My post on whether to Brittle or to Butterle debated – among other things – whether to use roasted salted cashew nuts or raw cashew nuts in nut brittle, and also whether to use butter or not. I decided to go the non-butter route for the first experiment, and solved the cashew nut issue quite easily: I used almonds.
This nut brittle recipe actually came from a chat with mum as she gardened; it’s a recipe she made successfully years ago based on a radio segment on what was the radio station back in the day, Springbok Radio. It’s so mind-bogglingly simple, she didn’t even have to write it down. I only googled to confirm any possible finer details, and found a reasonably corresponding recipe – including method – by David Rocco on the Cooking Channel website. I adjusted the quantities to match mum’s.
Including the nut roasting time, this took about 30 minutes to make. I can’t say how many pieces it made, as breaking the brittle by hand gives randomly shaped and sized pieces. Have a look at the picture of the setting brittle and the broken brittle to get an idea of how much the quantities used made.
2 cups sugar
2 cups almonds (I always like roasting the nuts as it brings out the flavour. Roast at 160C for 12 minutes.)
Baking tray (ideally 24cm x 24cm)
Oven gloves/ folded dishcloth for handling the pot and baking tray
Please remember that melted or melting sugar and any heated sugar syrup is very hot! It also makes any metal objects very hot. Throughout this process do not touch the sugar or syrup, the pot, or the baking tray once you have poured the mixture into it, with bare hands.
- Spray the baking tray very well with the non-stick spray.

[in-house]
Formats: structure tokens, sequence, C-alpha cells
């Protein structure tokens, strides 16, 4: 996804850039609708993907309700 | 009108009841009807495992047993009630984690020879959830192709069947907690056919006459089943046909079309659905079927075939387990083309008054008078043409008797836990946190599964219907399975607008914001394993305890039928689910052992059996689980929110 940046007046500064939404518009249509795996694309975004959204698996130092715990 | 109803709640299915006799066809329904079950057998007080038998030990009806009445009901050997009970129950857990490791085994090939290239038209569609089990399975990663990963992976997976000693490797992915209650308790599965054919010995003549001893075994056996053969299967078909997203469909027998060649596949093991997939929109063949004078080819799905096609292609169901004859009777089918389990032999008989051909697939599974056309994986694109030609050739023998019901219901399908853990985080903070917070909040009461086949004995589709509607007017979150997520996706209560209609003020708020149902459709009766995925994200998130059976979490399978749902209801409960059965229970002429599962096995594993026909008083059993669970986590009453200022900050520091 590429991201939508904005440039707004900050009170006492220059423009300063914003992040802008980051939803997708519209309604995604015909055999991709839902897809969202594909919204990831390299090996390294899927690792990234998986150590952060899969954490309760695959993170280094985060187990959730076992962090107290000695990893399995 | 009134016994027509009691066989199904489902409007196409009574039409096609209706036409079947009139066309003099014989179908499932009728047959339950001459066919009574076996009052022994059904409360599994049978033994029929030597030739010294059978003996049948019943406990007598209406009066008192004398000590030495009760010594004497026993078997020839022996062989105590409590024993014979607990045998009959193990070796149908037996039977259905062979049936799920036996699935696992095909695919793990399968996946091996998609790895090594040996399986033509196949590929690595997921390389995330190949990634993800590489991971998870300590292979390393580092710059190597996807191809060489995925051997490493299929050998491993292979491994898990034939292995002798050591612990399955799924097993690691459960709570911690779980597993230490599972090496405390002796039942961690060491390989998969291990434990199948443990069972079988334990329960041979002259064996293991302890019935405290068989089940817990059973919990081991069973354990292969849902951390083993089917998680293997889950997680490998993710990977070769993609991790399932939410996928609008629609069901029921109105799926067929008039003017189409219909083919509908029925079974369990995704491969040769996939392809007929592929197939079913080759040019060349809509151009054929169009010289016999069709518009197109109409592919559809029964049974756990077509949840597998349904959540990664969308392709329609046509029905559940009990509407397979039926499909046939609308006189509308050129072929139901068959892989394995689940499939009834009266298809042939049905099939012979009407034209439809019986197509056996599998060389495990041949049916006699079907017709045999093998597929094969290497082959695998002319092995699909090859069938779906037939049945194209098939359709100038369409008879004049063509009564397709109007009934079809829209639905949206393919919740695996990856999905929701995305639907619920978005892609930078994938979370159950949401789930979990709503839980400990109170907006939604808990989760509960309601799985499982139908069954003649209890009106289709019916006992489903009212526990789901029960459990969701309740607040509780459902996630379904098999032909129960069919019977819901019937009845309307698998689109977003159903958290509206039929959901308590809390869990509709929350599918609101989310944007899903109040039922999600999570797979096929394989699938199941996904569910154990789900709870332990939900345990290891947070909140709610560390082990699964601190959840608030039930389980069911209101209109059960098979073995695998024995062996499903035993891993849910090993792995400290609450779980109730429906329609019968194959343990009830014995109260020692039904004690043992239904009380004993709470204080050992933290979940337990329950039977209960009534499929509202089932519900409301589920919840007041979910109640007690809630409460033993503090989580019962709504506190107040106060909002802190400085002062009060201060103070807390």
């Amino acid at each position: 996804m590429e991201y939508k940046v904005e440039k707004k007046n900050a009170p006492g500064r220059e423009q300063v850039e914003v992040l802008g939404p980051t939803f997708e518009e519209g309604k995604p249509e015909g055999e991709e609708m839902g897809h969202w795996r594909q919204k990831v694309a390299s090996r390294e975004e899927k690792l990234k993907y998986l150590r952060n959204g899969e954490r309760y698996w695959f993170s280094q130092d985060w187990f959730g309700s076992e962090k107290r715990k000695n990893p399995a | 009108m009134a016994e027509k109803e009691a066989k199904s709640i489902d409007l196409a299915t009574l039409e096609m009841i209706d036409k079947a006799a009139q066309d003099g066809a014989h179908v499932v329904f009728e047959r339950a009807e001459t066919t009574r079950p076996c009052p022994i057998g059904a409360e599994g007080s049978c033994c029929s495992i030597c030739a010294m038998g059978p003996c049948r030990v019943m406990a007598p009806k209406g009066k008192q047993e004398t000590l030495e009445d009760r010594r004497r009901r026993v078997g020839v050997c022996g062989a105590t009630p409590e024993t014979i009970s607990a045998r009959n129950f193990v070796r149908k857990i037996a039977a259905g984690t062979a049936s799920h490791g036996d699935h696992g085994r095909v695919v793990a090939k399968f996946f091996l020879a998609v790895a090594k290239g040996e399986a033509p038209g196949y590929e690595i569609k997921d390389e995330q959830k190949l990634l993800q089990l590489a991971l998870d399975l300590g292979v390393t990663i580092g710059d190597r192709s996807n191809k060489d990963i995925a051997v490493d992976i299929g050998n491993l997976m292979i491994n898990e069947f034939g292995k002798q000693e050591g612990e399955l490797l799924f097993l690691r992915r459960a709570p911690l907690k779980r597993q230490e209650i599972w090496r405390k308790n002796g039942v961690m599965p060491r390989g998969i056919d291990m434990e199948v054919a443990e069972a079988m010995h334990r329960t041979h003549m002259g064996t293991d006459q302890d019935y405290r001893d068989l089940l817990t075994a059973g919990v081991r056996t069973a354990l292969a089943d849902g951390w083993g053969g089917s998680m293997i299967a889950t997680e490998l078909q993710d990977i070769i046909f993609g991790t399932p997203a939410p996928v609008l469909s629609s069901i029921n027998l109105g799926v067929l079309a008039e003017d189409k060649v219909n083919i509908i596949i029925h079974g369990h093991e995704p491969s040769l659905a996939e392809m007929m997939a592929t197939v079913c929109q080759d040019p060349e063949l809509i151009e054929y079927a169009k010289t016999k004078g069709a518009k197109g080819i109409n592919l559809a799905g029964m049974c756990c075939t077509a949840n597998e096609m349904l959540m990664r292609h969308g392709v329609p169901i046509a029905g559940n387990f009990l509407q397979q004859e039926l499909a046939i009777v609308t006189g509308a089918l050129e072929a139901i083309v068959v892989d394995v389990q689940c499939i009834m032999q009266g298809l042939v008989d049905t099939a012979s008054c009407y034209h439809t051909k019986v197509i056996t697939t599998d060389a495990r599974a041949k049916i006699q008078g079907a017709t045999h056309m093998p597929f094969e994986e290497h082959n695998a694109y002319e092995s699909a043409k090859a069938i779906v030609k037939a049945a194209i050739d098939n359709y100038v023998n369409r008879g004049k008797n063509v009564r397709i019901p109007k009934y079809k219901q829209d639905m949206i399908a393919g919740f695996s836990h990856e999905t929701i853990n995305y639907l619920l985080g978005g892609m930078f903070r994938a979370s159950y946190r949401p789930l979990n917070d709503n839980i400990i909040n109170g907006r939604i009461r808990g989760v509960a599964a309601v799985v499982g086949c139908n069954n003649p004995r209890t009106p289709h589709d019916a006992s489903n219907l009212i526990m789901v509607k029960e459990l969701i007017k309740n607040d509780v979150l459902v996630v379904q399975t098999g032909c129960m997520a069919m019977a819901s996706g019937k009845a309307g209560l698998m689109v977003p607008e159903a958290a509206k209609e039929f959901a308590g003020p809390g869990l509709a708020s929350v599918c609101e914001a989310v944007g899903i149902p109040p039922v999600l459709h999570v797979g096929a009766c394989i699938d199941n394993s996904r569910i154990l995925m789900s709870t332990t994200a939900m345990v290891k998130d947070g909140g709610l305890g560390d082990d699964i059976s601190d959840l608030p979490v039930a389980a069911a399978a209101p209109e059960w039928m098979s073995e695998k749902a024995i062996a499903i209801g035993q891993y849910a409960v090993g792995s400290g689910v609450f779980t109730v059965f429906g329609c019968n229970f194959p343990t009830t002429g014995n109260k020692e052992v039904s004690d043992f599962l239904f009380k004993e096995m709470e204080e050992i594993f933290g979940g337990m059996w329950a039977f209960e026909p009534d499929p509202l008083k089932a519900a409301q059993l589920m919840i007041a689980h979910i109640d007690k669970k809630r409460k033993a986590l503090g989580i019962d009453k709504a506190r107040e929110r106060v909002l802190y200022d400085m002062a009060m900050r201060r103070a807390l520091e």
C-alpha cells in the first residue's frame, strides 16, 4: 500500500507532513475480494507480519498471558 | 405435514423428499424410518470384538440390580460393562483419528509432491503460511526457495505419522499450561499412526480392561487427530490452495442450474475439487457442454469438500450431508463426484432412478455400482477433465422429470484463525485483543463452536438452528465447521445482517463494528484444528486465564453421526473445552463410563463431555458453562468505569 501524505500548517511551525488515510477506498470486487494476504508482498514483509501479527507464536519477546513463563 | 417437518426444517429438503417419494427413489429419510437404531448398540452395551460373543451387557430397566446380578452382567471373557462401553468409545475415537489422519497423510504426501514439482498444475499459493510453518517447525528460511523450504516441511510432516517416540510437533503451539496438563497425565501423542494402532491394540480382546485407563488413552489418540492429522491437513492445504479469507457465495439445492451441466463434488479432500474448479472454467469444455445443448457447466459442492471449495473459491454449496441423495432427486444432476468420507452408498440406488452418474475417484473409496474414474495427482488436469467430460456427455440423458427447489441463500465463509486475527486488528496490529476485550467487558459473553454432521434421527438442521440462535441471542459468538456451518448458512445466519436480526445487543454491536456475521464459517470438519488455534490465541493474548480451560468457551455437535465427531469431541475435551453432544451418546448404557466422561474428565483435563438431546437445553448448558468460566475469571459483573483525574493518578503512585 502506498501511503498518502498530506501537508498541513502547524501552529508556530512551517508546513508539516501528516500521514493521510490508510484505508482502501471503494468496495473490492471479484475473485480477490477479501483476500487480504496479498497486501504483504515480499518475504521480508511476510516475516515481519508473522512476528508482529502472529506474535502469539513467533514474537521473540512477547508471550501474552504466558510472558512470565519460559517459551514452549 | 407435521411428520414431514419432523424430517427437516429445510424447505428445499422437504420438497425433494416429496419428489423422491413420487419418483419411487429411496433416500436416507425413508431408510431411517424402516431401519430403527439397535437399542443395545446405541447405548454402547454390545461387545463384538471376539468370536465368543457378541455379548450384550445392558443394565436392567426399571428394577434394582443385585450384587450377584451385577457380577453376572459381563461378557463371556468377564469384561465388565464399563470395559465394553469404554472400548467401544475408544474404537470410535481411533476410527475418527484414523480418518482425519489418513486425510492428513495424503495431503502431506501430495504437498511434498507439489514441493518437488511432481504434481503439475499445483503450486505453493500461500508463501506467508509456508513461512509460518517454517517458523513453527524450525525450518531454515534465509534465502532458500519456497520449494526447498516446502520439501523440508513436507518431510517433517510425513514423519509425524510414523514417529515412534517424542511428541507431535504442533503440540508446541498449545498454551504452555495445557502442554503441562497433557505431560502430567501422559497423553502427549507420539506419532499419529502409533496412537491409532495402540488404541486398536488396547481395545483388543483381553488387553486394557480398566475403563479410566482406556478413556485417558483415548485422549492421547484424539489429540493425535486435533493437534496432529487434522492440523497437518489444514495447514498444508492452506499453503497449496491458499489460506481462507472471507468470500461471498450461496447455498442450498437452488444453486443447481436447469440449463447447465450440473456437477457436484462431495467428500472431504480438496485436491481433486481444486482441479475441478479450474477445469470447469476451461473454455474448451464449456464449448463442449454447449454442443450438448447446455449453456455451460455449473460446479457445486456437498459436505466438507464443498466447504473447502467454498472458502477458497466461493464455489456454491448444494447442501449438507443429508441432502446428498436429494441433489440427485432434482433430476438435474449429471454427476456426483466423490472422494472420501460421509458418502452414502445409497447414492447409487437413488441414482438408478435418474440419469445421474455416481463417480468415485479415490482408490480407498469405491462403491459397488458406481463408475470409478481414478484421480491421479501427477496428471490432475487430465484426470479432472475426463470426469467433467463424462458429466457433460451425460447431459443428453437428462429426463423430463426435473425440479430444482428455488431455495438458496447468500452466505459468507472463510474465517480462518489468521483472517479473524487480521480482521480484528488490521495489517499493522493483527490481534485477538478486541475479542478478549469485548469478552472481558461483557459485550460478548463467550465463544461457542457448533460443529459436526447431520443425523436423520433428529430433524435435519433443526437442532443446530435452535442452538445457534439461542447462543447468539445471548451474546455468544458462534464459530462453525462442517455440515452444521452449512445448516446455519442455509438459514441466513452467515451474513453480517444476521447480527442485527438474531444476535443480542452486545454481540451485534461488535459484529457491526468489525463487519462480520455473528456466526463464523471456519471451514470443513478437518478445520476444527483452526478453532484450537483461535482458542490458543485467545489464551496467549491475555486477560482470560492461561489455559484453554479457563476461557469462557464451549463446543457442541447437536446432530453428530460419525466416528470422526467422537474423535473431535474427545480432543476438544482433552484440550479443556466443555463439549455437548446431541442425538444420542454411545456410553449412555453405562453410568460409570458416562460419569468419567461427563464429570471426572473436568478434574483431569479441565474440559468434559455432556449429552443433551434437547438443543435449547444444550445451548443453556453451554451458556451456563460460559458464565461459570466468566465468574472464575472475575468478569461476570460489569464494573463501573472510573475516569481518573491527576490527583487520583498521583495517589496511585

- Heat the 2 cups of sugar in the pot on high heat (plate setting number 5) , stirring gently. I started with the plate at number 5 – with the waterless pot I use, this is considered high. Anything higher and your sugar will easily burn.
- Stir gently until the sugar starts to liquify. Gentle stirring is needed so that the sugar doesn’t “splash” up the sides of the pot. The sugar will go through a number of noticeable changes. The pictures below show the changes you can look out for – from crystally clumps to thin light coloured syrup to rich golden brown.
- When the syrup is the dark brown of the last picture above and all the sugar lumps have dissolved (help break them up with the spoon), turn the plate down to number 4, add the 2 cups of roasted almonds and mix well.
- Cook for just a little bit longer, making sure all the nuts are coated. Remove as soon as the mixture seems to be starting to bubble or foam. The timing of this is tricky as the sugar can burn pretty quickly. I think I grabbed mine off the stove just in time, and next time will aim for removing the pot from the heat even sooner. I would take it off when it looks like this:rather than this – the change happens incredibly quickly! – which is when I took mine off. (It wasn’t actually burnt, but was certainly more cooked than I intended and almost nearly probably just about to burn):
- Quickly pour the mixture into the sprayed baking tray and spread and flatten to the thickness wanted, using the back of the spoon. (My tray was bigger than needed, so some of the syrup spread further than I wanted, leaving the nuts behind. Once poured, I used the wooden spoon to constantly scrape the syrup back to the actual “end” point of the brittle, where it soon stayed because it was cooling and hardening, as you can see on the second picture below.)
- Let cool for at least 30 minutes. See step 9 below if you want uniformly shaped and sized pieces.
- When cooled, twist the baking tray to release the set brittle.
- Break the brittle into smaller pieces. I like the random shapes and sizes created by simply breaking it by hand. Apparently, if you want uniformly cut pieces, let the brittle cool only till it is warm to the touch and cut into squares with a sharp knife. and leave to cool further. I may try this next time just to see how well it works.
- Store in an airtight container. Mum has this lovely jar she got from my sister-in-law for Christmas. It’s perfect for storing my candy and the little blackboard area on the front is fun to update with each new batch. (I use the term “storing” quite loosely, as the candy never lasts very long…)